Yacht Rock Revue And The Eternal Sunshine Of ‘Hot Dads In Tight Jeans’
– Yacht Rock Revue
The oft-maligned genre of “Yacht Rock” – that breed of music associated with the late 1970s and early ‘80s, slickly produced, with West Coast-tinged melodies – has snuck back into the zeitgeist with ear-wormy nostalgia and undeniable sax hooks.
If the resurgence of Yacht Rock is indeed a thing, then Yacht Rock Revue is surely its ambassador. The seven-piece band from Atlanta is currently wrapping up its 2019 itinerary in its native South, but embarking on a nationwide outing Jan. 9 called, cheekily enough, the “Hot Dads In Tight Jeans” tour, in partnerships with Live Nation and SiriusXM.
While the band may be having fun with the trappings of the Steely Dan, Michael McDonald and Kenny Loggins era of rock, the business it’s doing is serious. Box office reports submitted to Pollstar date to 2011 and include regional sellouts including at the 1,045-capacity Georgia Theatre in Athens and a 943-cap show at Atlanta’s Variety playhouse in its earliest years.
Outside of their home market, Yacht Rock Revue shows drew in the 500-750 range as the band cast a wider net – and built a national fan base – so that by 2018, it was booking (and often selling out) venues like The Hamilton Live in Washington, D.C.; The Paramount in Huntington, N.Y.; and Boulder Theater in Colorado. Back home in Atlanta, Yacht Rock Review sold out its first “mini-festival” at 6,315-capacity Cadence Bank Amphitheater at Chastain Park.
Yacht Rock Revue founder and frontman Nick Niespodziani and the band’s agent, APA Nashville’s Heath Baumhor, talked to Pollstar about how what could have been just another cover band wound up taking its act from a nameless basement in Atlanta, or a “rickety blues cruise” as Niespodziani puts it, to multiple nights at venues including New York City’s Webster Hall (March 20-21), among other notable stops on its “Hot Dads In Tight Jeans” caravan.
“We started out in a smoky basement doing this show because we thought it would be funny if we did a bunch of ‘70s AM Gold songs and, ever since then, we’ve been following the head of the snake, as I call it,” Niespodziani tells Pollstar. “It’s pretty incredible how the vibe and the crowd has grown.”
The growth did not go unnoticed. Live Nation Director of Touring Andy Messersmith boarded the boat and agreed to partner on the “Hot Dads In Tight Jeans” tour. “After seeing the band build in our venues in the early stages, their upward trajectory as a touring artist became especially evident and that led us to pursue the partnership,” he said in a statement. “It’s a truly special artist that can create a unique culture and loyalty amongst their fanbase that leads to major growth each time they play a market.”
Part of the vibe comes from a sort of spontaneous and interactive audience experience – much of its audience comes to shows in Hawaii shirts and sailor caps and, if they don’t have a cap handy, they’re available at Yacht Rock Revue’s merch table.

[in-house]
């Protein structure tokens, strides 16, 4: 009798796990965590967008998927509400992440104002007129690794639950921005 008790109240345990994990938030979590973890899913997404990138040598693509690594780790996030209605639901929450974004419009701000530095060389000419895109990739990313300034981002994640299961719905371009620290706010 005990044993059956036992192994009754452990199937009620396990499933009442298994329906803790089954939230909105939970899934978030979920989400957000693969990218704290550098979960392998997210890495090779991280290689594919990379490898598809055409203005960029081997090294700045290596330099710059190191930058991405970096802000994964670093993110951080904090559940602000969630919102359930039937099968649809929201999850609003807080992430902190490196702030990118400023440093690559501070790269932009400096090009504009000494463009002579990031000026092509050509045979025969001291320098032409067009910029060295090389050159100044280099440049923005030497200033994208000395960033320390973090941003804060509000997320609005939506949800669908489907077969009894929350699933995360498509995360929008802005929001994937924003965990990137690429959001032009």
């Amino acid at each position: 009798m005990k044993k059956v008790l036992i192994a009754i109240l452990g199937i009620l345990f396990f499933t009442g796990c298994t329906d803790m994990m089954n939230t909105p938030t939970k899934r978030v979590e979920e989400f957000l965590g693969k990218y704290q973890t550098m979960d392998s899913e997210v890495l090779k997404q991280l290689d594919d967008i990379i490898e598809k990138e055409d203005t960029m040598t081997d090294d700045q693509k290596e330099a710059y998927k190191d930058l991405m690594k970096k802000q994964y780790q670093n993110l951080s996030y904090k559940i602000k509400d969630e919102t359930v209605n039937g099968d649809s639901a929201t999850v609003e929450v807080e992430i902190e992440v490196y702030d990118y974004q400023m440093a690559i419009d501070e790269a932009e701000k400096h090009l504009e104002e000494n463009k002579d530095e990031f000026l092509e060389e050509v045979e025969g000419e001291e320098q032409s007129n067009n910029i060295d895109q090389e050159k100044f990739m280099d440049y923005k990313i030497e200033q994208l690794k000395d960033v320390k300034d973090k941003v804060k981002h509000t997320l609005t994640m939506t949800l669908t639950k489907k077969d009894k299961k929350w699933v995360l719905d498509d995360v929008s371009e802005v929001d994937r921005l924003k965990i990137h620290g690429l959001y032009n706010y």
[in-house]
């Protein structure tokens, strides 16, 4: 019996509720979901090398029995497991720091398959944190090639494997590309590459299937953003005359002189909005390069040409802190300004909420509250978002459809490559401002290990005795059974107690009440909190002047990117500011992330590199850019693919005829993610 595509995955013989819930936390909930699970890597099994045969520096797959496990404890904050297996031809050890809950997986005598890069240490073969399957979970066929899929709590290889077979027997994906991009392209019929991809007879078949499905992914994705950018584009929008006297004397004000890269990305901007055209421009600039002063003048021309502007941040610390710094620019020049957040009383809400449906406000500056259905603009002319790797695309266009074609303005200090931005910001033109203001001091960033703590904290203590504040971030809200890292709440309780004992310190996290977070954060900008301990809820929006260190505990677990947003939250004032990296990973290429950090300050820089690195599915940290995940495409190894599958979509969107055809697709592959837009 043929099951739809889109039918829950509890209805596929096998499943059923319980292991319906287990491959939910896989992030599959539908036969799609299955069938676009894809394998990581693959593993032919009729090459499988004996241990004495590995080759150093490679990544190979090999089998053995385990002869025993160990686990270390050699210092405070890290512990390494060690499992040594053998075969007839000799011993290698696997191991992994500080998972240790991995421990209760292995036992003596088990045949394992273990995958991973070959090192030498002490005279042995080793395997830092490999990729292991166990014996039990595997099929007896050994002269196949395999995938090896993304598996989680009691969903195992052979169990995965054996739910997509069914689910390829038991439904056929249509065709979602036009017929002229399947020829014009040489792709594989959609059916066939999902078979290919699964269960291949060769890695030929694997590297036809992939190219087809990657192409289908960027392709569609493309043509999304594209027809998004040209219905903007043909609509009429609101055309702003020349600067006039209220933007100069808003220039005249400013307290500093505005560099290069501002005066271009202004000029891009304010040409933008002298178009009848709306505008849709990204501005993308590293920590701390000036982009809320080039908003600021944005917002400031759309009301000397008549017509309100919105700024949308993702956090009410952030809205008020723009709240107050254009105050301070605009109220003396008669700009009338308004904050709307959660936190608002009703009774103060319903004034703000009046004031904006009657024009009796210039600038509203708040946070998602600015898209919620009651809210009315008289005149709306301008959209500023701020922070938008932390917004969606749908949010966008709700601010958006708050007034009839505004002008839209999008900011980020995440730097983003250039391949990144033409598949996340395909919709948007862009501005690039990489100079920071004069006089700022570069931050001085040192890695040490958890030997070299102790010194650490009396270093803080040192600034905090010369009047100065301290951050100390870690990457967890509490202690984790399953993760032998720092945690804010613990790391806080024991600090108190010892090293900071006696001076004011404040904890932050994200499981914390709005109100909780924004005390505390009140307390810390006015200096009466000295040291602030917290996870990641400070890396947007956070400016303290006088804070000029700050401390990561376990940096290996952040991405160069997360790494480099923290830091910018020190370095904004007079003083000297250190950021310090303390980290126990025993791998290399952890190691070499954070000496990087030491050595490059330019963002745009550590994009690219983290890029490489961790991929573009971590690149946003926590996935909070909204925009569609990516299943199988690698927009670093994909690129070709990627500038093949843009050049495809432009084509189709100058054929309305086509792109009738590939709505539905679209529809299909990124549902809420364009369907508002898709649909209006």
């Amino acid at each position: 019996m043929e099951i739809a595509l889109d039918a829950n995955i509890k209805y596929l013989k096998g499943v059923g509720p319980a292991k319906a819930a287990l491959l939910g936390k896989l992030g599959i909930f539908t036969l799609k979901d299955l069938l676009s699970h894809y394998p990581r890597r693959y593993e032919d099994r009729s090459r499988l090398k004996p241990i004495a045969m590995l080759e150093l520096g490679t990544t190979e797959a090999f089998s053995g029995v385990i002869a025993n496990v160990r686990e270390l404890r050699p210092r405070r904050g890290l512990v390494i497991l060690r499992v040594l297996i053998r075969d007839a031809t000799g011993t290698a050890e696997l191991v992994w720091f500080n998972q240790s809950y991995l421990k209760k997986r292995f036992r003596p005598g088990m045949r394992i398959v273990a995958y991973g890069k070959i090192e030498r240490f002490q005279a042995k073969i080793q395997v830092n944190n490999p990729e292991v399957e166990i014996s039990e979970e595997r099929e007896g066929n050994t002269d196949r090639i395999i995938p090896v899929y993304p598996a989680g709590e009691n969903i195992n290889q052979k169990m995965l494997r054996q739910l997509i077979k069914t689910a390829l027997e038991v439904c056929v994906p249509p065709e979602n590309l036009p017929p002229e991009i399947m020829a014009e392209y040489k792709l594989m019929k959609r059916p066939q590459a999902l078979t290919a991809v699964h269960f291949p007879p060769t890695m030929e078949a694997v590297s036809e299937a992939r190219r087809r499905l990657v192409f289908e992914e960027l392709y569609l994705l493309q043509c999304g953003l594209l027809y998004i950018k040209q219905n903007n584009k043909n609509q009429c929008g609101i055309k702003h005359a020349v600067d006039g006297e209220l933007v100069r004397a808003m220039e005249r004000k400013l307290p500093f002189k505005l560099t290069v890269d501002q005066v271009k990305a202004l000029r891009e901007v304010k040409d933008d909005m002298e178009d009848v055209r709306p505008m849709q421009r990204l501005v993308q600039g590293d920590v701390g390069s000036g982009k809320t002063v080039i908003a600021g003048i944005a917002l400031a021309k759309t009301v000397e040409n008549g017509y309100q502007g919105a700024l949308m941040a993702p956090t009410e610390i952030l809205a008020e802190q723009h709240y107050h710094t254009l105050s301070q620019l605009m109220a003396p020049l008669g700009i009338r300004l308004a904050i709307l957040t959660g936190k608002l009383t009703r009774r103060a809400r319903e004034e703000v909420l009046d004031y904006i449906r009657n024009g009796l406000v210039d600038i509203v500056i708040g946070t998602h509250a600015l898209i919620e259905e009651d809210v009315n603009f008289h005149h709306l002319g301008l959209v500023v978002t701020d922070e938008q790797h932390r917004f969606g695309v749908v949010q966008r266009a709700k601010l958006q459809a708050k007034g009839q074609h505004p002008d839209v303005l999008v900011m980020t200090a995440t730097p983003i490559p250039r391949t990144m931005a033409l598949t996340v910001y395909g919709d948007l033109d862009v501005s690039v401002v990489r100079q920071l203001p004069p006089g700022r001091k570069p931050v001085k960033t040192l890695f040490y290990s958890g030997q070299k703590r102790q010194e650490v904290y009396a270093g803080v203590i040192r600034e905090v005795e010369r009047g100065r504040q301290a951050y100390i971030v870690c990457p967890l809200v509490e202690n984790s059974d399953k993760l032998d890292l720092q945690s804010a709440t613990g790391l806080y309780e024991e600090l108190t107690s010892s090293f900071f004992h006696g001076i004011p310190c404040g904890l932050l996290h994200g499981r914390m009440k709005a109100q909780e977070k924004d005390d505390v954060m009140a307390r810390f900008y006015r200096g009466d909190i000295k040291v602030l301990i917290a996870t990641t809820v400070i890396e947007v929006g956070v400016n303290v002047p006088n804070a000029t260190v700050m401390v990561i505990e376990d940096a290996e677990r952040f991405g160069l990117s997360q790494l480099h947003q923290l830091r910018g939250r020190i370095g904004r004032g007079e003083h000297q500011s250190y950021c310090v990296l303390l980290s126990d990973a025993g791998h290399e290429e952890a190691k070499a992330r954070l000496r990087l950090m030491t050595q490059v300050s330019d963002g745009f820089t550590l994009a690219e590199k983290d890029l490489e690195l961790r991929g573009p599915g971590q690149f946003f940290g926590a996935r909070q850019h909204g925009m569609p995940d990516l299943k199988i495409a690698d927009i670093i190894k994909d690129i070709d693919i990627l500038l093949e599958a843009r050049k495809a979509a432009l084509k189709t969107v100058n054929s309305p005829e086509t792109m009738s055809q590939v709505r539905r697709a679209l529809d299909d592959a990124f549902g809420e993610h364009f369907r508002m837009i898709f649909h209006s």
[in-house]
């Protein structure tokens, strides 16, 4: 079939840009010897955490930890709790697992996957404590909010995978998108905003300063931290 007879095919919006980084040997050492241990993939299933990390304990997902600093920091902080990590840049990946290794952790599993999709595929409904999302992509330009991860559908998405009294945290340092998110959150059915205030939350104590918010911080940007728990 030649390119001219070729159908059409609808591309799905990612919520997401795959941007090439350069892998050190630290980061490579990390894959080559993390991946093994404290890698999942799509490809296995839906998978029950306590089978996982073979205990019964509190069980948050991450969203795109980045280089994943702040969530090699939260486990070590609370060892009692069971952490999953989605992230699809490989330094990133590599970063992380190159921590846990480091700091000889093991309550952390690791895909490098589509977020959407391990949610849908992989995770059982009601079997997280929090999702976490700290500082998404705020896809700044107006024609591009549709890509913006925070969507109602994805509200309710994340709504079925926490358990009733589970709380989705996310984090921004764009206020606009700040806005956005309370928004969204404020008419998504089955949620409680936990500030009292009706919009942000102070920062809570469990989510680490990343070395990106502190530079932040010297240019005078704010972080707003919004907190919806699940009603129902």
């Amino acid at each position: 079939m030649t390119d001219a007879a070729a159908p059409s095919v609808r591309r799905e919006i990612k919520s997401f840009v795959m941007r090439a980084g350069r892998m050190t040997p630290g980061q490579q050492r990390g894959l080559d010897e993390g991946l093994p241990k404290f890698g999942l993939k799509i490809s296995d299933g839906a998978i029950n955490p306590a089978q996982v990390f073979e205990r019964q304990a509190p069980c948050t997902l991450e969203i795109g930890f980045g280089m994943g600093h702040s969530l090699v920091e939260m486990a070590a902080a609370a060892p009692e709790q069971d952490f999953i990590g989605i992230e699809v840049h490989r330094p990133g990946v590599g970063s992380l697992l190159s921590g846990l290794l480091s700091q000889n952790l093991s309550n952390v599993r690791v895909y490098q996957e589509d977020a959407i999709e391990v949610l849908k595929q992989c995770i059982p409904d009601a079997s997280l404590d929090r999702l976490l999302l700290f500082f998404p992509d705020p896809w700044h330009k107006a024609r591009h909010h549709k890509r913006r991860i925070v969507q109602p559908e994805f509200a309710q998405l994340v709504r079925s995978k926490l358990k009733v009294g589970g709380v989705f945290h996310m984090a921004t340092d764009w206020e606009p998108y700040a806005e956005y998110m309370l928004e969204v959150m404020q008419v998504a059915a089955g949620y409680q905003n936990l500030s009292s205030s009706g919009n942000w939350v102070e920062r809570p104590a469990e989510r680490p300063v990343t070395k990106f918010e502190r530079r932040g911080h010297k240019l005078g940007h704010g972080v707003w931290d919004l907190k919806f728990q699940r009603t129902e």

The immersive and fan-oriented show has earned Yacht Rock Revue such accolades as “Best Place To Get Drunk With Your Dad” to “Best Place To Start An Extramarital Affair,” according to the band’s tour announcement. Jimmy Buffett (not Yacht Rock, by the way) has his Parrotheads; Yacht Rock Revue has its own “Nation of Smooth.”
Another feature that sets Yacht Rock Revue apart from a typical tribute band is they often perform with members of the bands they cover. John Oates is a fan and has appeared with the band, for which Hall & Oates is a staple, for example. And they’re not just covering one band, or recreating somebody else’s concert from 1978.
“That’s my favorite thing about being in this band,” Niespodziani says. “Instead of being a Steely Dan cover band, you have 100 songs to choose from and everybody knows what the big hits are going to be. Even a Beatles band, you’re going to have like 250 songs to choose from. Our band, we have thousands of songs to choose from! And almost every song that we play would be the encore for the band that we are covering. So the amount of ‘hit pleasure’ that people would get is insane.”
Heath has helped the band widen its reach, and shows on its first tour of 2019 bear out the fact that the artist development strategy is working: Most of its reported shows have been sellouts, and at venues in the 1,000-1,500 range but also including Boston’s House of Blues for 2,425 tickets sold for a $61,479 gross. Most recently Yacht Rock Revue sold out 1,573 tickets for $33,979 on a return visit Sept. 12 to Huntington, N.Y.’s Paramount Theater.
“For that to happen is purely because this is a great, fun show where people can cut loose and there’s no drama centered around a radio single or an album release. It gives people the opportunity to be at a wedding reception when there’ s no wedding involved (laughs),” Baumhor says. “They can just have a great time, dance, get hammered and feel the pain the next day. Without radio or major press the band has been able to snowball this and it’s really, truly been word of mouth. People leave these shows and they can’t wait for the next one to come back. And that’s all we can chalk it up to.”
And while Niespodziani is proud to say that of the 120 to 150 shows Yacht Rock Revue play per year, their repertoire is large enough to keep each show unique.
“From our perspective it’s really cool because really the only song we really have to play every night is ‘Africa’ by Toto,” he says, laughing.
Tickets will be available starting October 18th at 10AM local time HERE. Fans will also be able to purchase a special VIP ticket package.